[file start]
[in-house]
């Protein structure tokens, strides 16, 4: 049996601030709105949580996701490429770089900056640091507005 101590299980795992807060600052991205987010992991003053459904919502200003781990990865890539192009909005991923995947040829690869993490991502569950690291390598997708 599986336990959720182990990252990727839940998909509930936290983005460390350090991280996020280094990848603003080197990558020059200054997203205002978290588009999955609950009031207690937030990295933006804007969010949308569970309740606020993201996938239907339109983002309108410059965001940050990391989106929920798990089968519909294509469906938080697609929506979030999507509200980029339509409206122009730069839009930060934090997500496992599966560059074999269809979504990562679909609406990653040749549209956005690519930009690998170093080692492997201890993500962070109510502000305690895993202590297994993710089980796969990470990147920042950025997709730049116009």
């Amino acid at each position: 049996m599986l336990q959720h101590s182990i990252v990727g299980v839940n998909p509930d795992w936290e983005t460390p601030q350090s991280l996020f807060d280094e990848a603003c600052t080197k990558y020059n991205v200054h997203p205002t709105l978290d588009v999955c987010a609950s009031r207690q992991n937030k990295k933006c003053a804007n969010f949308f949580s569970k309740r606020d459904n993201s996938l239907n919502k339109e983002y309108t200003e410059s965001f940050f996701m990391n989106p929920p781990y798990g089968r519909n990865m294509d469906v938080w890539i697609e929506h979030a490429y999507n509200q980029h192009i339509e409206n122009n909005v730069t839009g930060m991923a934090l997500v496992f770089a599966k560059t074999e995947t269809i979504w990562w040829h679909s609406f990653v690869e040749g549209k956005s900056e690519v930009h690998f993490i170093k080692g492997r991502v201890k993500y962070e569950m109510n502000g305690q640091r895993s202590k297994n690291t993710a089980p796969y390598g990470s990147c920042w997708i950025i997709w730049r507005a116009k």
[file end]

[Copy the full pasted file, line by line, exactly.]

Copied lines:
[in-house]
């Protein structure tokens, strides 16, 4: 049996601030709105949580996701490429770089900056640091507005 101590299980795992807060600052991205987010992991003053459904919502200003781990990865890539192009909005991923995947040829690869993490991502569950690291390598997708 599986336990959720182990990252990727839940998909509930936290983005460390350090991280996020280094990848603003080197990558020059200054997203205002978290588009999955609950009031207690937030990295933006804007969010949308569970309740606020993201996938239907339109983002309108410059965001940050990391989106929920798990089968519909294509469906938080697609929506979030999507509200980029339509409206122009730069839009930060934090997500496992599966560059074999269809979504990562679909609406990653040749549209956005690519930009690998170093080692492997201890993500962070109510502000305690895993202590297994993710089980796969990470990147920042950025997709730049116009």
């Amino acid at each position: 049996m599986l336990q959720h101590s182990i990252v990727g299980v839940n998909p509930d795992w936290e983005t460390p601030q350090s991280l996020f807060d280094e990848a603003c600052t080197k990558y020059n991205v200054h997203p205002t709105l978290d588009v999955c987010a609950s009031r207690q992991n937030k990295k933006c003053a804007n969010f949308f949580s569970k309740r606020d459904n993201s996938l239907n919502k339109e983002y309108t200003e410059s965001f940050f996701m990391n989106p929920p781990y798990g089968r519909n990865m294509d469906v938080w890539i697609e929506h979030a490429y999507n509200q980029h192009i339509e409206n122009n909005v730069t839009g930060m991923a934090l997500v496992f770089a599966k560059t074999e995947t269809i979504w990562w040829h679909s609406f990653v690869e040749g549209k956005s900056e690519v930009h690998f993490i170093k080692g492997r991502v201890k993500y962070e569950m109510n502000g305690q640091r895993s202590k297994n690291t993710a089980p796969y390598g990470s990147c920042w997708i950025i997709w730049r507005a116009k």